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For instance, I have a list (1 2 3 4 5 6 7 8 9 10 11), and want to roughen it by 3 elements (or another length) to get ((1 2 3) (4 5 6) (7 8 9) (10 11)). What pretty code could I use for this? Thanks.

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3  
-1 for style. Hard to figure out the actual question –  Dario May 20 '10 at 15:31
2  
"Roughen"? I'd personally refer to that as "grouped", as so does Scala. :-) –  Daniel C. Sobral May 20 '10 at 16:20

7 Answers 7

List(1,2,3,4,5,6,7,8,9,10,11) grouped 3 toList

res0: List[List[Int]] = List(List(1, 2, 3), List(4, 5, 6), 
List(7, 8, 9), List(10, 11))
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+1 Nice! ...... –  Dario May 20 '10 at 15:46
    
Good! have any clojure code ? –  user342304 May 20 '10 at 15:49

Since you use the Clojure tag too...

There's a built-in function to do that in Clojure 1.2, also available in 1.1 in clojure.contrib.seq-utils.

(partition-all 3 [1 2 3 4 5 6 7 8 9 10 11])
; => ((1 2 3) (4 5 6) (7 8 9) (10 11))

See also partition and partition-by. Also note that partition and partition-all accept some optional arguments if you need something slightly different, see e.g. (doc partition) at the REPL.

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3  
I'm frequently amazed by the breadth of functionality in Clojure's libraries... but wish there was a clever way to find the ones that you want quickly! (of course asking the superstars on stackoverflow is always an option :-) ) –  mikera May 20 '10 at 23:41
3  
See clojure.org/cheatsheet - partition is right there in "Nested seqs". –  Jouni K. Seppänen May 21 '10 at 17:47

In Scala 2.8, List mixes in IterableLike which has the grouped method which returns an Iterator[List[T]], which in turn can be converted to List[List[T]].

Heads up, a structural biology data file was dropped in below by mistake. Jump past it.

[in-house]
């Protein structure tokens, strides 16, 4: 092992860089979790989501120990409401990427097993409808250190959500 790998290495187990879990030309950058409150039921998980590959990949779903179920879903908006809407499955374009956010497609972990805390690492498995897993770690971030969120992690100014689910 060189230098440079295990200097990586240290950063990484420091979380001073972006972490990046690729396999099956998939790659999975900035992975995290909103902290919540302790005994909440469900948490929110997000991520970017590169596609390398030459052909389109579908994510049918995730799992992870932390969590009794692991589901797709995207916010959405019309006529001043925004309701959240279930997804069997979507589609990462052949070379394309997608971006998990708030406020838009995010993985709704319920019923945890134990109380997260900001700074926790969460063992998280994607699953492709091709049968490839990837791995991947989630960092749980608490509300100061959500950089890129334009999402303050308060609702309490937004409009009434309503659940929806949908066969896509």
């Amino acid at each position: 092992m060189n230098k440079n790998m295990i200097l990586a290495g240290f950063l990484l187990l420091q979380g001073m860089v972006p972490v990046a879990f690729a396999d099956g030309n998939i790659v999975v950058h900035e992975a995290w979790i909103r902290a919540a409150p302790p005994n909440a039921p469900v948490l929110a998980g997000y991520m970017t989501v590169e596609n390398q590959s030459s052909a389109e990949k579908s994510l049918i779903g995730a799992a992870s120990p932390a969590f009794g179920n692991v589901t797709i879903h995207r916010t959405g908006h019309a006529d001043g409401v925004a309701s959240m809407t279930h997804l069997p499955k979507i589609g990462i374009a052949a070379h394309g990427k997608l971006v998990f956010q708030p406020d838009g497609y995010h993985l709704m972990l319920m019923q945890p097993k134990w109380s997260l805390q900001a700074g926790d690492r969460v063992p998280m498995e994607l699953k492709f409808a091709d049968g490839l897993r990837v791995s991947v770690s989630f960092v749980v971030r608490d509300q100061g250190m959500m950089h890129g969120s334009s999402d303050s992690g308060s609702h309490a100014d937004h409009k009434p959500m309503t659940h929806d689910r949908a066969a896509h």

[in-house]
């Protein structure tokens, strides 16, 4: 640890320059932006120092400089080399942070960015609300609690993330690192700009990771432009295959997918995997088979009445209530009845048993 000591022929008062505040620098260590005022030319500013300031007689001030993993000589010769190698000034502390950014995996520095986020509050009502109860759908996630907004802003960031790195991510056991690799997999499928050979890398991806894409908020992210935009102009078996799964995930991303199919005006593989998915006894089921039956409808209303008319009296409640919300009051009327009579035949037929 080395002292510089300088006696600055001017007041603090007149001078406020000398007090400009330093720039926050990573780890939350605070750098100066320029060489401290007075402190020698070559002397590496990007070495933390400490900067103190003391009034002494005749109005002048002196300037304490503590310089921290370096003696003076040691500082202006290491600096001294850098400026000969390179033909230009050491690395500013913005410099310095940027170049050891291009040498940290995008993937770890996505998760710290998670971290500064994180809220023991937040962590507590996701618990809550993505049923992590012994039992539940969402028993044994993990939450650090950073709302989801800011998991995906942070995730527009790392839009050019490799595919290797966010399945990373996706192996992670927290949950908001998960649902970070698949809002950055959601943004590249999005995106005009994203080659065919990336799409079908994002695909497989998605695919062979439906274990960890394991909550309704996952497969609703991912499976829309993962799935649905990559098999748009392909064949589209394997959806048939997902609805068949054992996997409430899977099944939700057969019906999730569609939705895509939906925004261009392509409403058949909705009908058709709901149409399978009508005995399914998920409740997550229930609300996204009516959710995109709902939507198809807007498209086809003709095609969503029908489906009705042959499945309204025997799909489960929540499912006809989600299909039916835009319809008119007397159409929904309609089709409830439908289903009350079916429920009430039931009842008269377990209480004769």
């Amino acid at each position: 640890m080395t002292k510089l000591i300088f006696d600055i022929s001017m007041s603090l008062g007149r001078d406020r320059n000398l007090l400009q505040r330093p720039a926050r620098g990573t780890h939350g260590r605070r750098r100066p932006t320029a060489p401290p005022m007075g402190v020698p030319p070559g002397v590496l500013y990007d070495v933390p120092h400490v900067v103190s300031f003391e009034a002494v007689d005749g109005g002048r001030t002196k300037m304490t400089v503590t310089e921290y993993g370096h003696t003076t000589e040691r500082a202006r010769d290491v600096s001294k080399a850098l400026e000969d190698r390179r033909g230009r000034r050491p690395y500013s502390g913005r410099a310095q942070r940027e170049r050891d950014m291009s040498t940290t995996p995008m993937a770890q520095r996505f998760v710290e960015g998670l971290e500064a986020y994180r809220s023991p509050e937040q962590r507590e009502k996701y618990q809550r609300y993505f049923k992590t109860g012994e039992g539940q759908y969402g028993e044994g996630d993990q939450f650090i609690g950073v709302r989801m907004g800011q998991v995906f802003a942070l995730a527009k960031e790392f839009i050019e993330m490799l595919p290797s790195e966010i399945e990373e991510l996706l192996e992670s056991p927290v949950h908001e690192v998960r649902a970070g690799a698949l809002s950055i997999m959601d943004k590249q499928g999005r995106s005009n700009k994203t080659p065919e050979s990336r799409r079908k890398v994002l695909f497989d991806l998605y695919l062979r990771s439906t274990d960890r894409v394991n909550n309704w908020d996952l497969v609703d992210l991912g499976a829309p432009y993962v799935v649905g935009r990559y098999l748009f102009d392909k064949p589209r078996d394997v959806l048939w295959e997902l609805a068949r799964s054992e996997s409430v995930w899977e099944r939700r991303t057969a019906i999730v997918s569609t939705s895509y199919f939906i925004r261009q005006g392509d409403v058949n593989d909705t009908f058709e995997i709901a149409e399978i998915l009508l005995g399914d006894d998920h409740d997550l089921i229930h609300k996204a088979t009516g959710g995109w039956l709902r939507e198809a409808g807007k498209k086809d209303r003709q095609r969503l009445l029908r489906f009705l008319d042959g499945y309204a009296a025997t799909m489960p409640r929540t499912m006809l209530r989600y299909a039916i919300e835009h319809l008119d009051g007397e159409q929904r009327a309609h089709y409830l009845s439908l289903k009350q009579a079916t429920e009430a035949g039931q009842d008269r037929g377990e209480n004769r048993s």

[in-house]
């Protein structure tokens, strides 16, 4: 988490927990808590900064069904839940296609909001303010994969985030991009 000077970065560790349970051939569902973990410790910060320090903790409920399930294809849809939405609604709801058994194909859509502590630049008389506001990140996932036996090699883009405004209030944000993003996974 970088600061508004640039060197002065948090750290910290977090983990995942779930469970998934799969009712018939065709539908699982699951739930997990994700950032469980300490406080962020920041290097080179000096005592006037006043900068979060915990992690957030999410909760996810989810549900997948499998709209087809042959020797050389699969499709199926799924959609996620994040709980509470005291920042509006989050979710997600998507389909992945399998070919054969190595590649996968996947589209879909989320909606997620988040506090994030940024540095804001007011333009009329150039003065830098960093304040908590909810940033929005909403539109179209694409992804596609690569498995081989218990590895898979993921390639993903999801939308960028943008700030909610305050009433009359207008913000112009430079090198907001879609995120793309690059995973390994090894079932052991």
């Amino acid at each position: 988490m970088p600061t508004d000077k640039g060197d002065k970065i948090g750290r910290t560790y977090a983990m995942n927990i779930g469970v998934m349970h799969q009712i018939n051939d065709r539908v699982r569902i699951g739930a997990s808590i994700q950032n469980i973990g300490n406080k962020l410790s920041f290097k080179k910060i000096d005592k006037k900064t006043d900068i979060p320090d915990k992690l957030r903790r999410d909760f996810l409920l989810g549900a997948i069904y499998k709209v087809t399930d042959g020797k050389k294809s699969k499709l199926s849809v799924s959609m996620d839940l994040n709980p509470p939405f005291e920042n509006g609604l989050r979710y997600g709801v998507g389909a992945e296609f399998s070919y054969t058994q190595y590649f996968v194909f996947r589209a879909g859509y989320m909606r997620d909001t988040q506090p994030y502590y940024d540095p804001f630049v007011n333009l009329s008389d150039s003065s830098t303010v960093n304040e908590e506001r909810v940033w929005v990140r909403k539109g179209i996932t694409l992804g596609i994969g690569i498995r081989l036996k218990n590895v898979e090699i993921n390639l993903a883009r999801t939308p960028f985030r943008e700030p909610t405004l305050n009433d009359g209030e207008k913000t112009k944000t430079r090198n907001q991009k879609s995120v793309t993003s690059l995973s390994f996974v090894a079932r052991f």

List(1, 2, 3, 4, 5, 6, 7, 8, 9, 10, 11).grouped(3).toList

res3: List[List[Int]] = List(List(1, 2, 3), List(4, 5, 6), List(7, 8, 9), List(10, 11))

If you want a roughen method on List you can use an implicit conversion, something like:

scala> class RList[T](val l: List[T]) {def roughen(n: Int) = l.grouped(n).toList}
defined class RList

scala> implicit def list2rlist[T](l: List[T]) = new RList(l)
list2rlist: [T](l: List[T])RList[T]    

scala> List(1, 2, 3, 4, 5, 6, 7, 8, 9, 10, 11) roughen 3
res5: List[List[Int]] = List(List(1, 2, 3), List(4, 5, 6), List(7, 8, 9), List(10, 11))
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Oops, didn't see Thomas's answer. –  Don Mackenzie May 20 '10 at 15:58
    
All answer is very nice ! but the grouped name is bad,the roughen is more general ,like against flatten :P ,maybe roughen recieve a function that roughen by it,such length,regex...,will more better –  user342304 May 20 '10 at 16:04
    
But roughen would imply (to me at least) that the lists weren't the same length, like a ragged array. I think partition is used in other languages/libraries for the same operation. –  pdbartlett May 20 '10 at 17:20
def split[A](list : List[A], n : Int) : List[List[A]] = list match {
    case List() => List()
    case     _  => (list take n) :: split(list drop n, n)
}
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And another clojure version, written in more idiomatic clojure.

(defn roughen
  [n coll]
  (lazy-seq
    (when-let [s (seq coll)]
      (let [[l r] (split-at n s)]
        (cons l (roughen n r))))))

Note, that split-at traverses the input sequence twice. So you can replace the standard version with the following:

(defn split-at
  [n coll]
  (loop [n n, s coll, l []]
    (if-not (zero? n)
      (if-let [s (seq s)]
        (recur (dec n) (rest s) (conj l (first s)))
        [l nil])
      [l s])))

(Of course one would use partition and friends as already mentioned above.)

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This is the best I could come up with:

def roughen(l:List[_],s:Int):List[_] ={

  if (l.isEmpty) return Nil
  val l2 = l.splitAt(s)
  l2._1 :: roughen(l2._2,s)

}

val l = List(1, 2, 3, 4, 5, 6, 7, 8, 9, 10)
roughen(l,3)
//returns: List(List(1, 2, 3), List(4, 5, 6), List(7, 8, 9), List(10))
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Here's a Clojure 1.0-compatible implementation of roughen:

(defn roughen
  "Roughen sequence s by sub-grouping every n elements.
   e.gn (roughen '(a b c d) 2) -> ((a b) (c d))"
  [s n]
  (loop [result () s s]
    (cond (empty? s)
      result
      (< (count s) n)
      (concat result (list s))
      :default
      (recur (concat result (list (take n s))) (drop n s)))))

user=> (roughen '(a b c d e f g) 2)
((a b) (c d) (e f) (g))
user=> (roughen '(a b c d e f) 2)
((a b) (c d) (e f))
user=> (roughen '(a b c d e f) 4)
((a b c d) (e f))
user=> 
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